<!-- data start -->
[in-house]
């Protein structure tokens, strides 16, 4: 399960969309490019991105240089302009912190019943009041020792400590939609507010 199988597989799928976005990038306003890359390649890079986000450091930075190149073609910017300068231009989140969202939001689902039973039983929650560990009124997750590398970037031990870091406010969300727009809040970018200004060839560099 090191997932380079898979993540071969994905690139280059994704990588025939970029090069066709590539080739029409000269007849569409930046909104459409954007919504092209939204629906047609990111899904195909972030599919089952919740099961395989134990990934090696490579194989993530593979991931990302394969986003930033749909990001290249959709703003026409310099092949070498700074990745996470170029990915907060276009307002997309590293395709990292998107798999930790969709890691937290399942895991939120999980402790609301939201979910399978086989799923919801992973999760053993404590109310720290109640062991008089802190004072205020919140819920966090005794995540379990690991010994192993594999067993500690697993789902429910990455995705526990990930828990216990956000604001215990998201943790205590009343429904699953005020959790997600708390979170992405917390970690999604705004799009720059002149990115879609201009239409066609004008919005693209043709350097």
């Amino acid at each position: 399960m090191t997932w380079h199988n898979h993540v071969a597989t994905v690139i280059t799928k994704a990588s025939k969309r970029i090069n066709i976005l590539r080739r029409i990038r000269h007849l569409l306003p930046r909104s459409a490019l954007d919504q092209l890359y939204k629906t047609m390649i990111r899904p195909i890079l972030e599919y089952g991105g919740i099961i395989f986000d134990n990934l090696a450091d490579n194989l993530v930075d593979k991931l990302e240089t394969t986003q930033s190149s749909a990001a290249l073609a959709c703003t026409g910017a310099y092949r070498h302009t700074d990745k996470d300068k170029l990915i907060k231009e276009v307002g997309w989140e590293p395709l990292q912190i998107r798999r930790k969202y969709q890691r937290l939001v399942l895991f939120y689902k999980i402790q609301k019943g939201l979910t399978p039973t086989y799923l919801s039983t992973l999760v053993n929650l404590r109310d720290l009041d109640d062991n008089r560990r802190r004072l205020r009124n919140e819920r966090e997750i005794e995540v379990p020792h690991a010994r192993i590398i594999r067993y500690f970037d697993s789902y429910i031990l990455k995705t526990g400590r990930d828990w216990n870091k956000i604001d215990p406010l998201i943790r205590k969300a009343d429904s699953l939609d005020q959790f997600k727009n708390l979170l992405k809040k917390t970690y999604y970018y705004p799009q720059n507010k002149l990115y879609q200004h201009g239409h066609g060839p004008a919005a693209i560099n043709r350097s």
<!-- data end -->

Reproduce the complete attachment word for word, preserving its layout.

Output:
[in-house]
């Protein structure tokens, strides 16, 4: 399960969309490019991105240089302009912190019943009041020792400590939609507010 199988597989799928976005990038306003890359390649890079986000450091930075190149073609910017300068231009989140969202939001689902039973039983929650560990009124997750590398970037031990870091406010969300727009809040970018200004060839560099 090191997932380079898979993540071969994905690139280059994704990588025939970029090069066709590539080739029409000269007849569409930046909104459409954007919504092209939204629906047609990111899904195909972030599919089952919740099961395989134990990934090696490579194989993530593979991931990302394969986003930033749909990001290249959709703003026409310099092949070498700074990745996470170029990915907060276009307002997309590293395709990292998107798999930790969709890691937290399942895991939120999980402790609301939201979910399978086989799923919801992973999760053993404590109310720290109640062991008089802190004072205020919140819920966090005794995540379990690991010994192993594999067993500690697993789902429910990455995705526990990930828990216990956000604001215990998201943790205590009343429904699953005020959790997600708390979170992405917390970690999604705004799009720059002149990115879609201009239409066609004008919005693209043709350097």
């Amino acid at each position: 399960m090191t997932w380079h199988n898979h993540v071969a597989t994905v690139i280059t799928k994704a990588s025939k969309r970029i090069n066709i976005l590539r080739r029409i990038r000269h007849l569409l306003p930046r909104s459409a490019l954007d919504q092209l890359y939204k629906t047609m390649i990111r899904p195909i890079l972030e599919y089952g991105g919740i099961i395989f986000d134990n990934l090696a450091d490579n194989l993530v930075d593979k991931l990302e240089t394969t986003q930033s190149s749909a990001a290249l073609a959709c703003t026409g910017a310099y092949r070498h302009t700074d990745k996470d300068k170029l990915i907060k231009e276009v307002g997309w989140e590293p395709l990292q912190i998107r798999r930790k969202y969709q890691r937290l939001v399942l895991f939120y689902k999980i402790q609301k019943g939201l979910t399978p039973t086989y799923l919801s039983t992973l999760v053993n929650l404590r109310d720290l009041d109640d062991n008089r560990r802190r004072l205020r009124n919140e819920r966090e997750i005794e995540v379990p020792h690991a010994r192993i590398i594999r067993y500690f970037d697993s789902y429910i031990l990455k995705t526990g400590r990930d828990w216990n870091k956000i604001d215990p406010l998201i943790r205590k969300a009343d429904s699953l939609d005020q959790f997600k727009n708390l979170l992405k809040k917390t970690y999604y970018y705004p799009q720059n507010k002149l990115y879609q200004h201009g239409h066609g060839p004008a919005a693209i560099n043709r350097s």